Japanese wet miller, Kato Kagaku Co., Ltd., will start accepting non-segregated genetically modified corn for starch, sweetener and processed food production.


CBOT Corn Review: Down Slightly On Pre-Weekend Profit-Taking

Chicago Board of Trade corn futures gave back a small portion of this week's gains as the market became overbought and traders decided to book profits ahead of the weekend, traders and analysts said Friday.


Corn Prices Surpass $6 A Bushel: Investors, Grab Your Overalls

Corn prices have jumped dramatically during the past few months, hitting a record high of more than $6 a bushel. Demand for corn has increased, and the outlook concerning whether future supply can meet this demand is uncertain.


Monsanto to build seed corn facility near Independence

On the same day it announced record-setting second-quarter revenues, Monsanto Co. announced an Iowa site for a new seed corn facility, moving forward on expansion plans within the state.


Thursday, April 3, 2008

Corn Settles at $6, after Record $6.025

The story for corn continues to be the projected supply problems, and the resultant surge in prices. That story continues, as corn broke another record today, reaching $6.025 a bushel before settling to $6. Corn has already increased by 30 percent this year, as demand increases.

This follows yesterday's prices, which just fell short of the $6 a bushel mark.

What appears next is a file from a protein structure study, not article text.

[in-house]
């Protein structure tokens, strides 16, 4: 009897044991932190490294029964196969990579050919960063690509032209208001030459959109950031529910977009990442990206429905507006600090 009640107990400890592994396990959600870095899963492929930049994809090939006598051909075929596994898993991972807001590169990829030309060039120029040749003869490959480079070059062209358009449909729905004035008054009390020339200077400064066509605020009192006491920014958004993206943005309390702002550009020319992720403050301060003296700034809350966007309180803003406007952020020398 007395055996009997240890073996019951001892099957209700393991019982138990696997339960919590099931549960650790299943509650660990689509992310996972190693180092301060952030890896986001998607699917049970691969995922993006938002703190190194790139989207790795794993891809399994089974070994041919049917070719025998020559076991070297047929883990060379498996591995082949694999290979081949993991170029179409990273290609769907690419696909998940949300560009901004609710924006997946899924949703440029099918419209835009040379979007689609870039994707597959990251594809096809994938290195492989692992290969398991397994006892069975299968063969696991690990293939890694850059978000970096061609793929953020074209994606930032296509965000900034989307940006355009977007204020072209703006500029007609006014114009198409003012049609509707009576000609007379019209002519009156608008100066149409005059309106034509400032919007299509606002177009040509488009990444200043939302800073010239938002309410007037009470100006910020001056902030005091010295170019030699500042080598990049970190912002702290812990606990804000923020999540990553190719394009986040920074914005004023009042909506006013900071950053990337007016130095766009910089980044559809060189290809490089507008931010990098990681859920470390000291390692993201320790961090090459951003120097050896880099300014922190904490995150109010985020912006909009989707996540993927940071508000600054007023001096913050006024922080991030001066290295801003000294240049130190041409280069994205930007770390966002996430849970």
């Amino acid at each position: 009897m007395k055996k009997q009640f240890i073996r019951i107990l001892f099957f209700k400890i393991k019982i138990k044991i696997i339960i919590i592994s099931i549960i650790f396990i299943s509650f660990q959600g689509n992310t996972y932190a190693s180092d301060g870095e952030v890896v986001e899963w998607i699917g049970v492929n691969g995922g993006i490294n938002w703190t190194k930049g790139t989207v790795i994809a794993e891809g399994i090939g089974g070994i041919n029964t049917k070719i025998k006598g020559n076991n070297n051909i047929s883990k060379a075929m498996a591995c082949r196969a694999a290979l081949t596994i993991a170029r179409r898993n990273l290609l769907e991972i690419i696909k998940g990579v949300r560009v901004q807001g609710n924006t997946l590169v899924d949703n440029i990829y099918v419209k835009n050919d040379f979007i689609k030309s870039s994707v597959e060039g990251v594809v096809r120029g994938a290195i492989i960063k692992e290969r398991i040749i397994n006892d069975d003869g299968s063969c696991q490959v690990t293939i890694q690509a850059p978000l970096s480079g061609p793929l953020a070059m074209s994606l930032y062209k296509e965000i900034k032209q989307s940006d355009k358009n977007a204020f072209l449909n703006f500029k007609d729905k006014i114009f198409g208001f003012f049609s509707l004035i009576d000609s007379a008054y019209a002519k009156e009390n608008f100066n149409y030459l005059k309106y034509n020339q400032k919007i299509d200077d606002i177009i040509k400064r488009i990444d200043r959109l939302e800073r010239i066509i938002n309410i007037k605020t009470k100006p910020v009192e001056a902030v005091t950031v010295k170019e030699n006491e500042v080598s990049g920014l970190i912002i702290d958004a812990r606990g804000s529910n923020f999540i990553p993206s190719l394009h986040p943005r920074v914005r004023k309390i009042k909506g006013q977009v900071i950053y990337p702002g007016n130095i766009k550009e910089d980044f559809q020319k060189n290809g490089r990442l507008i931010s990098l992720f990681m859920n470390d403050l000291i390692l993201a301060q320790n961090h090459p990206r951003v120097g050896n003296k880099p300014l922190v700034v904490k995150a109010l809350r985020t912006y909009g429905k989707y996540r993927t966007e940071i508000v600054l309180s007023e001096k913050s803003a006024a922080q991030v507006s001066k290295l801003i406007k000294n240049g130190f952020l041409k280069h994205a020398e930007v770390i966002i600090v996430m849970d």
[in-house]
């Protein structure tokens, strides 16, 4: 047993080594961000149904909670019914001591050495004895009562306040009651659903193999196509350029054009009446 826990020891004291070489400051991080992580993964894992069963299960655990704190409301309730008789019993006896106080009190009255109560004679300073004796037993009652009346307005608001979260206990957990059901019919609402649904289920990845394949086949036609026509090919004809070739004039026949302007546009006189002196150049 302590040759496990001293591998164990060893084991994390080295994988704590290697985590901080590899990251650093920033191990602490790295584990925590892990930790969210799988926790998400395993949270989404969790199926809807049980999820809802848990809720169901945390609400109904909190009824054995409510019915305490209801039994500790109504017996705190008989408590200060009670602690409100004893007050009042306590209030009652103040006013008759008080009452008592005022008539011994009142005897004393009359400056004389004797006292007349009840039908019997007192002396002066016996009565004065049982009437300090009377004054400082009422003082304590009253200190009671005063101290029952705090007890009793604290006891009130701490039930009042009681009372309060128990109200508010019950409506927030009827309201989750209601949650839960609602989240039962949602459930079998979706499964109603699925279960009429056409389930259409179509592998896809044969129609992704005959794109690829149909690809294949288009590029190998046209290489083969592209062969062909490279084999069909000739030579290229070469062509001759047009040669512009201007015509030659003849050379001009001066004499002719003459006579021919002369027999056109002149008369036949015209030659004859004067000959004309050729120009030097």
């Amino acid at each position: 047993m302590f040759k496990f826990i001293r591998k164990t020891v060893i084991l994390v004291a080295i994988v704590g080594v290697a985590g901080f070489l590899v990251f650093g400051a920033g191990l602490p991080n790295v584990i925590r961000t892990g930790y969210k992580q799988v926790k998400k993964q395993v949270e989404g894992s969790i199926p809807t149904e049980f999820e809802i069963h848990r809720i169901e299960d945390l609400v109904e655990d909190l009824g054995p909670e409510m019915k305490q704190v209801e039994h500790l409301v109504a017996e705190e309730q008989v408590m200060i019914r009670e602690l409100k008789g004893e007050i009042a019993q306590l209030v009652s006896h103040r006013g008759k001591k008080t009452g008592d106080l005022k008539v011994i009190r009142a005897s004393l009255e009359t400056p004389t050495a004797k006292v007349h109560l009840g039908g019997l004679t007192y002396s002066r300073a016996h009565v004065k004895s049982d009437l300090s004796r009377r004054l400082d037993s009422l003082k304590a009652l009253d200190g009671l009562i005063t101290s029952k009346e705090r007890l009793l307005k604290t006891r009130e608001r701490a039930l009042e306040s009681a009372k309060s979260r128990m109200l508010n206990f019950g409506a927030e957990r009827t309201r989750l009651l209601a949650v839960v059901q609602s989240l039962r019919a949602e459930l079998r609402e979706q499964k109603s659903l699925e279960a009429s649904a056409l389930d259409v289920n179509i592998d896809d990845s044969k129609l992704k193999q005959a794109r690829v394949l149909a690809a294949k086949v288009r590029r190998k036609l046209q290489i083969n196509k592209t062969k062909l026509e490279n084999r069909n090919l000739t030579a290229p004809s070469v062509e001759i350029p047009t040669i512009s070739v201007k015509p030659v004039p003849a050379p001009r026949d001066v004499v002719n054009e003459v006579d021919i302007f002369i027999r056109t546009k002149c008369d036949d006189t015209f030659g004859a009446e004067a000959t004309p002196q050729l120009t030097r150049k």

"It's a demand-driven market and we may not be planting enough acres to supply demand, so that adds to the bullishness of corn," said Elaine Kub, a grains analyst with DTN in Omaha, Neb.

We also talked about the decreasing acreage being planted in corn this year, which have dropped by about 8 percent across America.

The wet weather continues to wreak havoc in the industry as well, with plantings not only being put off, but growers talking about abandoning corn planting this year if it continues on too long.

The ethanol industry continues to cause problems for corn, as it gobbles up valuable resources; not only on an unproven alternative fuel, but one that may not to be grown profitably at these prices. That's what you get for government mandates and interference.

Wednesday, April 2, 2008

Corn Prices Break Record on Supply Concerns

Corn prices reached a record today on concerns the continuing wet weather in the midwest and southern United States will slow down planting, increasing the possibility that supplies could be low.

Acreage for corn is already projected to be about 8 percent lower than last year's planting, adding to the concern on inventory.

"We're going to start trading the weather here," said Jason Ward, analyst with Northstar Commodity in Minneapolis. "The rainy weekend means that some corn growers may switch acres over to beans, and it also raises the risk that there will be lower corn yields."

Corn surged by 11.75 cents to finish at $5.9575 a bushel on the CBOT, after breaking a record at $5.99 a bushel earlier in the day.

If the wet weather continues, planters may drop corn planting altogether and sow beans instead. Corn prices should rise steadily on a supply and demand basis.